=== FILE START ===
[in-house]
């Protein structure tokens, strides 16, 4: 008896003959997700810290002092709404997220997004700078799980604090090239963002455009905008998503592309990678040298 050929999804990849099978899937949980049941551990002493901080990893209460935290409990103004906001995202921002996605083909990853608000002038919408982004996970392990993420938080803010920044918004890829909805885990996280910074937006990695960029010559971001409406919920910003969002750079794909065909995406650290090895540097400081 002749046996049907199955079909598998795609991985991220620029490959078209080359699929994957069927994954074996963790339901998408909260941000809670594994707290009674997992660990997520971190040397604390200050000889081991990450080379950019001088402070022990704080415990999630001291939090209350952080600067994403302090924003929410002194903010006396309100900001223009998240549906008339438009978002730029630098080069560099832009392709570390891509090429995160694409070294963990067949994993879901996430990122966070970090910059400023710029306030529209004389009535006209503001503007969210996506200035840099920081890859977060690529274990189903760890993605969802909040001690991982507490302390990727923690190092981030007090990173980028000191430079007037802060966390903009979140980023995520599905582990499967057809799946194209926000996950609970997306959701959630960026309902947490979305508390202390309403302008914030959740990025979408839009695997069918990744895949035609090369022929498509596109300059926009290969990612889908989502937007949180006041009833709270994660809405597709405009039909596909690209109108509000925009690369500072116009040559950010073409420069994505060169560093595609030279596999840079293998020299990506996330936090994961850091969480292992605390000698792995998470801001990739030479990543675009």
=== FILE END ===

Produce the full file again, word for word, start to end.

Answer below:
[in-house]
């Protein structure tokens, strides 16, 4: 008896003959997700810290002092709404997220997004700078799980604090090239963002455009905008998503592309990678040298 050929999804990849099978899937949980049941551990002493901080990893209460935290409990103004906001995202921002996605083909990853608000002038919408982004996970392990993420938080803010920044918004890829909805885990996280910074937006990695960029010559971001409406919920910003969002750079794909065909995406650290090895540097400081 002749046996049907199955079909598998795609991985991220620029490959078209080359699929994957069927994954074996963790339901998408909260941000809670594994707290009674997992660990997520971190040397604390200050000889081991990450080379950019001088402070022990704080415990999630001291939090209350952080600067994403302090924003929410002194903010006396309100900001223009998240549906008339438009978002730029630098080069560099832009392709570390891509090429995160694409070294963990067949994993879901996430990122966070970090910059400023710029306030529209004389009535006209503001503007969210996506200035840099920081890859977060690529274990189903760890993605969802909040001690991982507490302390990727923690190092981030007090990173980028000191430079007037802060966390903009979140980023995520599905582990499967057809799946194209926000996950609970997306959701959630960026309902947490979305508390202390309403302008914030959740990025979408839009695997069918990744895949035609090369022929498509596109300059926009290969990612889908989502937007949180006041009833709270994660809405597709405009039909596909690209109108509000925009690369500072116009040559950010073409420069994505060169560093595609030279596999840079293998020299990506996330936090994961850091969480292992605390000698792995998470801001990739030479990543675009």